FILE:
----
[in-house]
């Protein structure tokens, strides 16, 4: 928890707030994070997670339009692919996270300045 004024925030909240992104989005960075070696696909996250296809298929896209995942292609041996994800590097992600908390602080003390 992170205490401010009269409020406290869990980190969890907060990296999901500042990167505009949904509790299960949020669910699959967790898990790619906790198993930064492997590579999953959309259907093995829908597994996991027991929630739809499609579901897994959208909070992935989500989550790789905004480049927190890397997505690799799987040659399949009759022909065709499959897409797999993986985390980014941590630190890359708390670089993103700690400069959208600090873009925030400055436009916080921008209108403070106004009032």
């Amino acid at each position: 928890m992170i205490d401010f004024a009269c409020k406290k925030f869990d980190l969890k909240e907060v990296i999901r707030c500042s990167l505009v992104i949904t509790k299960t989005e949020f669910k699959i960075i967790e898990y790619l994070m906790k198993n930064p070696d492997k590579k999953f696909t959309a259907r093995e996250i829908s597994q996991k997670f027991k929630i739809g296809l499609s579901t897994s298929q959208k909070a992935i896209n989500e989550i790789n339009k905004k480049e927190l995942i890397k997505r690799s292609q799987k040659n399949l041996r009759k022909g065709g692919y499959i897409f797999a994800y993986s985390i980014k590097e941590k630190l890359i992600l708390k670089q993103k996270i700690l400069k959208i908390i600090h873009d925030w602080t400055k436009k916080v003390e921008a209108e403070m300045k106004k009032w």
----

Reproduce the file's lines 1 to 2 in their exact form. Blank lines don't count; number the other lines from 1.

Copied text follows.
[in-house]
């Protein structure tokens, strides 16, 4: 928890707030994070997670339009692919996270300045 004024925030909240992104989005960075070696696909996250296809298929896209995942292609041996994800590097992600908390602080003390 992170205490401010009269409020406290869990980190969890907060990296999901500042990167505009949904509790299960949020669910699959967790898990790619906790198993930064492997590579999953959309259907093995829908597994996991027991929630739809499609579901897994959208909070992935989500989550790789905004480049927190890397997505690799799987040659399949009759022909065709499959897409797999993986985390980014941590630190890359708390670089993103700690400069959208600090873009925030400055436009916080921008209108403070106004009032």